Carrot cake came out NOT sweet enough to eat!
I made a carrot cake using a recipe I found online. It turned out a bit bitter and not moist enough and not sweet enough. This is the original recipe: http://allrecipes.com/recipe/carrot-c...
Based on the reviews I read, I made some adjustments so this is the recipe I followed which made the cake not sweet enough:
• 4 eggs
• 1 cup vegetable oil
• 1 cup white sugar
• 1 cup brown sugar
• 2 teaspoons vanilla extract
• 2.5 cups all-purpose flour
• 2 teaspoons baking soda
• 2 teaspoons baking powder
• 1/2 teaspoon salt
• 3 teaspoons ground cinnamon
• 3 cups grated carrots (4 carrots = 0.7 lb
)• 1 cup chopped pecans
• 1/4 teaspoon ground nutmeg
1. Preheat oven to 325 degrees F for dark color pans.
2. Line a 9x13 inch pan (or two 9” round pans) with parchment paper.
3. With an electric mixer mix eggs, oil, white sugar, brown sugar
and 2 teaspoons vanilla to the bowl for about a minute.
4. Add flour, baking soda, baking powder, salt, cinnamon and nutmeg.
5. With a spatula, stir in carrots, fold in pecans. Try not to over mix.
6. Pour into prepared pan and bake in the preheated oven for 35 minutes
7. Put pan on a wire rack and let cool for 10 minutes.
8. Turn the cake out onto a wire rack and cool completely.
9. I frosted it with store bought whipped cream cheese frosting.
Can someone please help me find my mistake(s) and bake a better cake next time? Basically it needs to be a lot sweeter and less bitter and more moist :)
Thanks in advance
I don't make carrot cake but it does seem that your carrots must have been bitter and perhaps dried up. I think cutting the oil was a mistake, as it came out dry.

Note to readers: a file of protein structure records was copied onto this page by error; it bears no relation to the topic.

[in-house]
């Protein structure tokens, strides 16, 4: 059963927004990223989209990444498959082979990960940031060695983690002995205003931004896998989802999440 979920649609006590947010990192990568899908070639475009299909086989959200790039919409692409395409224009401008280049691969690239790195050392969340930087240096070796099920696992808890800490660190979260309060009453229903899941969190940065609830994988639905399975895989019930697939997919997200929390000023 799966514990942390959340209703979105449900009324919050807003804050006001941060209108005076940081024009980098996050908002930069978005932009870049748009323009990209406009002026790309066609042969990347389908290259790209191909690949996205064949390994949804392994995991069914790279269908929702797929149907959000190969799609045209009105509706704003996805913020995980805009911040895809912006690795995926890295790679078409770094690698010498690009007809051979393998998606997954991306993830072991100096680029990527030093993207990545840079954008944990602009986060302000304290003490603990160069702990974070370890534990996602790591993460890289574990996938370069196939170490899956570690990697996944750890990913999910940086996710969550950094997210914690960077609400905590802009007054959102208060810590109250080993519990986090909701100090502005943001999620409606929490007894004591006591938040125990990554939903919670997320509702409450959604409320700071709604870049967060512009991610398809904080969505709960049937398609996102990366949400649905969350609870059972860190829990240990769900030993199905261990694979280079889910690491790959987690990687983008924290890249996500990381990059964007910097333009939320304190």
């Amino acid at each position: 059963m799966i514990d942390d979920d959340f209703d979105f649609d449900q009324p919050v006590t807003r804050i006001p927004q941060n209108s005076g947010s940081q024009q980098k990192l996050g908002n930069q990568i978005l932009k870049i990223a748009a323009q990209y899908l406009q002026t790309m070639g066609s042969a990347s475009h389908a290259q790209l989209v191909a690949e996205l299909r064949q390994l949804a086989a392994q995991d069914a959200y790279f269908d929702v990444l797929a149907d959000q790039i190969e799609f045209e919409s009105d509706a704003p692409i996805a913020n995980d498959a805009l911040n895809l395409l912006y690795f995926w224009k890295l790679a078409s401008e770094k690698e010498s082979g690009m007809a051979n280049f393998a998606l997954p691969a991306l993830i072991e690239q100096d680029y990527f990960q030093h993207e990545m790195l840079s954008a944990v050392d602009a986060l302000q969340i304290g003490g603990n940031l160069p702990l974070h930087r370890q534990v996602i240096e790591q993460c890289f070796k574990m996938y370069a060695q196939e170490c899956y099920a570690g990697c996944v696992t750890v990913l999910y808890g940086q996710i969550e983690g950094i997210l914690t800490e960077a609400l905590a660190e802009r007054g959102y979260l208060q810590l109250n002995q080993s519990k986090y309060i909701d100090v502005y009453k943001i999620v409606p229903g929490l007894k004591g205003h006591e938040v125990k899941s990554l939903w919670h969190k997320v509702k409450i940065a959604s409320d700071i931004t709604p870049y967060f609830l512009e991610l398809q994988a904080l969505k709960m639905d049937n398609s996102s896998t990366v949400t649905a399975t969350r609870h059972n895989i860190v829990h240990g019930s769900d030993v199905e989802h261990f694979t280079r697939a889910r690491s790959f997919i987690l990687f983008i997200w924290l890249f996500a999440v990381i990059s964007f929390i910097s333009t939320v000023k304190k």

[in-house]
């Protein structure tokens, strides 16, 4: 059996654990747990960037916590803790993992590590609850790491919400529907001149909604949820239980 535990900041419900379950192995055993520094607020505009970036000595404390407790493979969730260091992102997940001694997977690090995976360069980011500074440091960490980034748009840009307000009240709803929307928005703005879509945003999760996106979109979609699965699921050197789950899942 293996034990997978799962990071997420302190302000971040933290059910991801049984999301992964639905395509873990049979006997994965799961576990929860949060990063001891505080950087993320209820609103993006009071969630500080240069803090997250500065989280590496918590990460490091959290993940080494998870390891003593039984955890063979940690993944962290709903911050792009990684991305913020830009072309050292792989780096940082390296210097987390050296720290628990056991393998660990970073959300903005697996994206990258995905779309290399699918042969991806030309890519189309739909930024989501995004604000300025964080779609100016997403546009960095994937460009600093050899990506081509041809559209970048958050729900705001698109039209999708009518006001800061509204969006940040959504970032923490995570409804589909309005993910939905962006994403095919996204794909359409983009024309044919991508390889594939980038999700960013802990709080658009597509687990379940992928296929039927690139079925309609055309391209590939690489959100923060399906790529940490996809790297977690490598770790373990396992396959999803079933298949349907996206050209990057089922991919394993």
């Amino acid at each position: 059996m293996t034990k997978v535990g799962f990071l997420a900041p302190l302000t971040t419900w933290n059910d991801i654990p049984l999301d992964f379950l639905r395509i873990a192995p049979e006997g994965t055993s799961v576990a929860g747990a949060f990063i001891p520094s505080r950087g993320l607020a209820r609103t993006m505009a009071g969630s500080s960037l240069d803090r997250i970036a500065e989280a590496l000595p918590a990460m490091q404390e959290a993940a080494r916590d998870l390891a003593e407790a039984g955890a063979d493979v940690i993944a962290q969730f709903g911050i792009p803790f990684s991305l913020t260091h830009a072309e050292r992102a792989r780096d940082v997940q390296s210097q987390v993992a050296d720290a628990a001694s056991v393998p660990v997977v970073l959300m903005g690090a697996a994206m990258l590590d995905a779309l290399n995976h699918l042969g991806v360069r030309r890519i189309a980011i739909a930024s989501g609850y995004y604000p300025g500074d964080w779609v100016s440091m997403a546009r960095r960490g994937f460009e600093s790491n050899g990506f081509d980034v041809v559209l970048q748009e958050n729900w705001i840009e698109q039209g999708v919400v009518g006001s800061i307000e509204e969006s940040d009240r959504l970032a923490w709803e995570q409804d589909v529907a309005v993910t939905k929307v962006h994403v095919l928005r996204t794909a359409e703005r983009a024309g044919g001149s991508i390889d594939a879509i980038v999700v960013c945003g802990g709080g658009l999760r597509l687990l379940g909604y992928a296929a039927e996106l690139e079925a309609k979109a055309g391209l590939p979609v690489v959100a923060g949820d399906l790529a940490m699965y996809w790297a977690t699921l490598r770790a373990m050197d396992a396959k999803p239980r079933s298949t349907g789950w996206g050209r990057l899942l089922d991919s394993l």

Also, what kind of oil did you use? Was it by chance rancid?
It does seem like it should be plenty sweet, which also makes me wonder about the carrots.
I would definitely not use pre-shredded carrots. You're lacking moisture right there. Buy regular carrots, taste them and then shred them yourself if you like the taste.
And yes to adding pineapple. I have a recipe given to me by a good friend of mine and it is the best carrot cake I've ever had. She adds pineapple to her recipe.
Thanks to all of you nice members for trying to help me out.
If I use a 8 oz pureed crushed pineapple, will I still need to add the applesauce? Here's the recipe I put together which should have all of your advice applied to it, please let me know if I need to change anything:
• 4 eggs
• 3/4 cup vegetable oil
• 1/2 cup applesauce
• 2 cups white sugar (or 1 cup white and 1 cup packed brown)
• 2 teaspoons vanilla extract
• 1 8 oz can drained crushed pineapple (small can)
• 1/4 cup shredded coconuts
• 2 cups sifted all-purpose flour
• 2 teaspoons baking soda
• 2 teaspoons baking powder
• 1/2 teaspoon salt
• 2 teaspoons ground cinnamon
• 3 cups freshly grated carrots –
taste each carrot before grating
• 1/2 cup chopped pecans
1. Preheat oven to 325 degrees F (for dark color pans) or 350 for light color pan.
2. Spray and line two 9” round pans with cooking spray and parchment paper.
3. Puree the drained crushed pineapple
4. With a stand mixer or electric mixer mix eggs, oil, white sugar, brown sugar,
crushed pineapples and 2 teaspoons vanilla to the bowl for about a minute.
5. Add flour, baking soda, baking powder, salt, cinnamon and continue mixing.
6. With a spatula, stir in carrots and pecans.
7. Taste the batter to ensure it is sweet enough.
8. Pour into prepared pan and bake in the preheated oven for 30 minutes
or until a toothpick inserted into the center of the cake comes out clean.
9. Put pan on a wire rack and let cool for 10 minutes then turn the cake out
onto a wire rack and cool completely.
Baking is a science.
It's SO much better to use a recipe that's tried and true (TNT) than fiddling with one like you have.